Exeter’s Sam Simmonds slow to crush Bath hopes for first win

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The Gallagher Premiership season is over three months old and a disheartened Bath still can’t buy a win. They came considerably closer here but ultimately couldn’t secure the deal, a successful 77th-minute try from their number eight Sam Simmonds securing Exeter a hard-earned victory.

Bath now has up to eight games without a win and trails the field by eight points with its fixture list offering little prospect of quick relief. Next weekend they are due to travel to Northampton, 36-20 winners just down the A4 in Bristol, with question marks still hanging over their ability to turn a youthful promise and the occasional moments of attack potential in the very important currency of the valuable league points.

Exeter was by no means at his best, but when it mattered they had the nerve to throw the fatal blow of the match, having refused an equalizing penalty on goal in favor of an offensive scrum in the shade home poles. With the result in balance, Simmonds had already been held over the line and tackled a few inches, but this time nothing stopped him as the England squad member had sprinted out of base to break Bath’s heart.

Until then, despite Dave Ewers returning for the first time since mid-October, and Henry Slade returning from his productive fall with England, Exeter was not going his way. The Chiefs, as their rugby manager Rob Baxter later acknowledged, are still not shooting at full blast and their sixth straight win on the River Avon was as much the product of persistence and patience as anything else. thing.

Bath, with Sam Underhill, Charlie Ewels, Will Stuart and Josh Bayliss all returning from Test to bolster their field, had established a 10-3 lead at the end of the first quarter thanks to a point blank roster ended by Miles Reid and Orlando Bailey’s right boot. Scrum-half Ben Spencer, who only appeared for the second time this season, was also making a noticeable difference.

Slade kept Exeter in touch with a few well-hit penalties, but Bath supporters were less than impressed when play was cut short after Tom De Glanville, chasing his own chip, stumbled after touching retired Stuart Hogg . Neither team was particularly confident and Sean Lonsdale’s late withdrawal due to illness had also forced the Chiefs to place Don Armand in second in the absence of more recognized locks such as England’s Jonny Hill and the Scottish Jonny Gray.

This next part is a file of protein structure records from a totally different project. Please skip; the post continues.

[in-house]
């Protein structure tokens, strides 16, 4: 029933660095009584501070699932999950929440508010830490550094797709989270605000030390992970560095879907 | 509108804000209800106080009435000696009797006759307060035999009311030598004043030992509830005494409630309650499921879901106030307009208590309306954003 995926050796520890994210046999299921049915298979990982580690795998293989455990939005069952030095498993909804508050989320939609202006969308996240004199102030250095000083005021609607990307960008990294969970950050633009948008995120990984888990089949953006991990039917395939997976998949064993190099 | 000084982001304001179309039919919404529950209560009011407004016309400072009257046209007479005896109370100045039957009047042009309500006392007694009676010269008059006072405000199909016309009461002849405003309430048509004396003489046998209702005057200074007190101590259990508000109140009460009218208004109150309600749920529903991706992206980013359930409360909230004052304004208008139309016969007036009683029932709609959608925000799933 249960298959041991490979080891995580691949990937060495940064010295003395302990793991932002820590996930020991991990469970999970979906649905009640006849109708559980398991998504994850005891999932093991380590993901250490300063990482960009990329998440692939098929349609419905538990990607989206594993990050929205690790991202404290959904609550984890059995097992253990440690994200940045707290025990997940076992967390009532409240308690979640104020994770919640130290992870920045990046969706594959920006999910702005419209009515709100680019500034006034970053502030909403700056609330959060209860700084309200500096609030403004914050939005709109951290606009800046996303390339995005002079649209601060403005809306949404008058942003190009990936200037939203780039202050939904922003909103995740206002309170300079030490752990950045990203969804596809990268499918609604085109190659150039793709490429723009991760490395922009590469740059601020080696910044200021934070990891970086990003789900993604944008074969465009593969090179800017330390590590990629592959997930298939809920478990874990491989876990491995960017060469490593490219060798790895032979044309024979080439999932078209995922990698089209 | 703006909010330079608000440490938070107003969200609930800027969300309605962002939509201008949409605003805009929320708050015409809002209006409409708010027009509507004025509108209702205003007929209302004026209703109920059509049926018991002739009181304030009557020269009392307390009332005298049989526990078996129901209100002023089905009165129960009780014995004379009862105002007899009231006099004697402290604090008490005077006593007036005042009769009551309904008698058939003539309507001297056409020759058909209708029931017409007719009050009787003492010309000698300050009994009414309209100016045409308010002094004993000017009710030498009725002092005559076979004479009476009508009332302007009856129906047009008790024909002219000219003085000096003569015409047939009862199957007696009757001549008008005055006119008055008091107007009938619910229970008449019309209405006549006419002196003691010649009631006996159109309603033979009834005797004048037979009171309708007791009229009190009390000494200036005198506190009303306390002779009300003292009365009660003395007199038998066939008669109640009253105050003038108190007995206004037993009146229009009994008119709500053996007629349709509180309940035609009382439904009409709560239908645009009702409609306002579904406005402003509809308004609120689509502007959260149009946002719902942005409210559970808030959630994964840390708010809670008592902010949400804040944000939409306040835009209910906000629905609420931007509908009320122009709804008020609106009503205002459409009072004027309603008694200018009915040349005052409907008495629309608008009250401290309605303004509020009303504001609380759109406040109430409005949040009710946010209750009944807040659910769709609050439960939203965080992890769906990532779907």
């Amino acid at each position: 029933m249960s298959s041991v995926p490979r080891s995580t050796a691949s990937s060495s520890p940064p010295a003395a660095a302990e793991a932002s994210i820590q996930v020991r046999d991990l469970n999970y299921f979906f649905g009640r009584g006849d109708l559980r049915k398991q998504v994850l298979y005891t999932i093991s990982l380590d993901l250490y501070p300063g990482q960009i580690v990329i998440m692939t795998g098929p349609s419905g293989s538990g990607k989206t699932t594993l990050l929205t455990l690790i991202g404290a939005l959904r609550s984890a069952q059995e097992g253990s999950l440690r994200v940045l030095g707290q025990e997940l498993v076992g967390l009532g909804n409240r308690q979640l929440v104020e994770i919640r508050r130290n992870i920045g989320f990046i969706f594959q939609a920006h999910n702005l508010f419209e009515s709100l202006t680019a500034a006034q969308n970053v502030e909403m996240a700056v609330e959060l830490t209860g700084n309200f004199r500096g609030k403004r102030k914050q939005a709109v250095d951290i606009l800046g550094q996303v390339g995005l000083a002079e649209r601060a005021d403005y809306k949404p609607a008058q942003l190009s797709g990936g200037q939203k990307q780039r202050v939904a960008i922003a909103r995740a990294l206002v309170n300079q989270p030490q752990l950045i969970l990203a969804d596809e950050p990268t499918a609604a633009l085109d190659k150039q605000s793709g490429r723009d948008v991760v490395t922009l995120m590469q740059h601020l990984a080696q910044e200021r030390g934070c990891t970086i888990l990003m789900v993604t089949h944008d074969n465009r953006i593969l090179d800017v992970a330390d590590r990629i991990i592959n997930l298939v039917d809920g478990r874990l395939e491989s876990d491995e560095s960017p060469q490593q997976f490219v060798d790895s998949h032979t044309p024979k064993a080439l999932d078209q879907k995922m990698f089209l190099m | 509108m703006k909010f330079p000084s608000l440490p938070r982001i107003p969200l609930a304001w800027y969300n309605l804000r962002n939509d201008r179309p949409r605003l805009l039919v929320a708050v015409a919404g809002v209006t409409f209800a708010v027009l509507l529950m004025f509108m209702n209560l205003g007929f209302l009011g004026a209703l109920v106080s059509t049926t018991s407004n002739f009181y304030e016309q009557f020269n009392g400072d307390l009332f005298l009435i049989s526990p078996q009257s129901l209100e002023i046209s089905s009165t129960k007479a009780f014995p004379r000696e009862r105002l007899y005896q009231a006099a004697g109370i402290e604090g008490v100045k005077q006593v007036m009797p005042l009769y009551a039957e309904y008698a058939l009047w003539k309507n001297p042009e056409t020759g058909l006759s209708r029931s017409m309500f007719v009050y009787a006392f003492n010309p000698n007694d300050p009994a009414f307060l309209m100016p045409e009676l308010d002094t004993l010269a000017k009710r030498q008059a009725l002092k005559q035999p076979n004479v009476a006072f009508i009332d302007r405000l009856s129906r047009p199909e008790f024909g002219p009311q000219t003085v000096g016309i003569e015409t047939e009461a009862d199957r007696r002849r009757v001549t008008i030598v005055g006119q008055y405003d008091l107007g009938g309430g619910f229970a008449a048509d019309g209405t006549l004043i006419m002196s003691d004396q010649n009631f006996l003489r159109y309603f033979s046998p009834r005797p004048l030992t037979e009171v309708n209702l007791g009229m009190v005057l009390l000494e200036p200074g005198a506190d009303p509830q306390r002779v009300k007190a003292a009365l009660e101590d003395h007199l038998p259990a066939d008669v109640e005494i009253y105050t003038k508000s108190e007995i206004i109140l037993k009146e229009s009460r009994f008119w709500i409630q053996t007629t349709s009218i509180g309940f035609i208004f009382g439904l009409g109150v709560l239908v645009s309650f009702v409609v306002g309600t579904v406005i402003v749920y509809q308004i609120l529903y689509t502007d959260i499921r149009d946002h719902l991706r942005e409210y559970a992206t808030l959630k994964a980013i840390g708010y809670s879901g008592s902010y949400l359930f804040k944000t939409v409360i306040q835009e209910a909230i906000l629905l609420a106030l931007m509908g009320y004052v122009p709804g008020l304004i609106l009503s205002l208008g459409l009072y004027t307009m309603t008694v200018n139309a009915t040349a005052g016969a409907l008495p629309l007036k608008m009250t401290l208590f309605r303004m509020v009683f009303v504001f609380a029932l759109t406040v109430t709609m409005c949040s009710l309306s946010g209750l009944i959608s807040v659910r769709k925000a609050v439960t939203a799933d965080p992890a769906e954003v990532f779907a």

The end change, however, seemed to galvanize visitors. In less than three minutes Bath found himself under pressure near his own line and this time the Chiefs weren’t denied as their shaggy Kiwi mainstay Josh Iosefa-Scott landed a shot from close range to give the advantage to his team for the first time. Slade’s wide-angle conversion worsened the pain for Bath, who had also lost Reid with a seemingly painful shoulder injury.

How much Bath was left in the tank? Bailey crushed another penalty to tie the score once again and Slade missed a chance to regain the lead. Bailey’s third penalty after 64 minutes brought the score to 16-13 for the hosts and despite the arrival of Harry Williams in first place, it wasn’t until the last quarter that the Chiefs finally got their advantage. decisive on set piece, with a final penalty. of Joe Simmonds extending the final margin to seven points.

Elsewhere, two tries from Tommy Freeman and a bonus point from England teammate George Furbank helped the Saints claim a meaningful victory at Ashton Gate, which puts them in fourth place, one point ahead Exeter.


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Gloucester is a point further in sixth with a 35-33 victory over the Wasps at Coventry. A pair of tries from Billy Twelvetrees propelled the Cherry and Whites to a 30-12 lead with half an hour remaining, with two late tries from Jacob Umaga not quite enough to save the home side.

Meanwhile winds of up to 100mph in the northeast have forced the Premiership game between the Newcastle Falcons and the Worcester Warriors to be postponed for 24 hours for safety reasons. The game at Kingston Park will now begin at 6 p.m. today, Saturday.

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